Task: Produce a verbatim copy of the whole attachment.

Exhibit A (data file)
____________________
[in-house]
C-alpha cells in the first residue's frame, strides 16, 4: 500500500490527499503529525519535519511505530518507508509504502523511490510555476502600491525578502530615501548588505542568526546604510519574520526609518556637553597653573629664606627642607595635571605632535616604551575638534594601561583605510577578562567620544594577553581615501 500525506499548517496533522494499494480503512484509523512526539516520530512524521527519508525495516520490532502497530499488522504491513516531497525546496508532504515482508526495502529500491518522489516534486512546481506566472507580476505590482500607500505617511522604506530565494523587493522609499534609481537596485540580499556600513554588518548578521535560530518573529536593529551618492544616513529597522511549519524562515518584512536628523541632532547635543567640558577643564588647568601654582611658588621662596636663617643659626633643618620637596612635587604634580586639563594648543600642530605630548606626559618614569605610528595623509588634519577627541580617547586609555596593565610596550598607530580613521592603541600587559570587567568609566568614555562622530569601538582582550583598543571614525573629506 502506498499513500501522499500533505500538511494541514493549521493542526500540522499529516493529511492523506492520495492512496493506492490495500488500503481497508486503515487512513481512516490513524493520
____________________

[in-house]
C-alpha cells in the first residue's frame, strides 16, 4: 500500500490527499503529525519535519511505530518507508509504502523511490510555476502600491525578502530615501548588505542568526546604510519574520526609518556637553597653573629664606627642607595635571605632535616604551575638534594601561583605510577578562567620544594577553581615501 500525506499548517496533522494499494480503512484509523512526539516520530512524521527519508525495516520490532502497530499488522504491513516531497525546496508532504515482508526495502529500491518522489516534486512546481506566472507580476505590482500607500505617511522604506530565494523587493522609499534609481537596485540580499556600513554588518548578521535560530518573529536593529551618492544616513529597522511549519524562515518584512536628523541632532547635543567640558577643564588647568601654582611658588621662596636663617643659626633643618620637596612635587604634580586639563594648543600642530605630548606626559618614569605610528595623509588634519577627541580617547586609555596593565610596550598607530580613521592603541600587559570587567568609566568614555562622530569601538582582550583598543571614525573629506 502506498499513500501522499500533505500538511494541514493549521493542526500540522499529516493529511492523506492520495492512496493506492490495500488500503481497508486503515487512513481512516490513524493520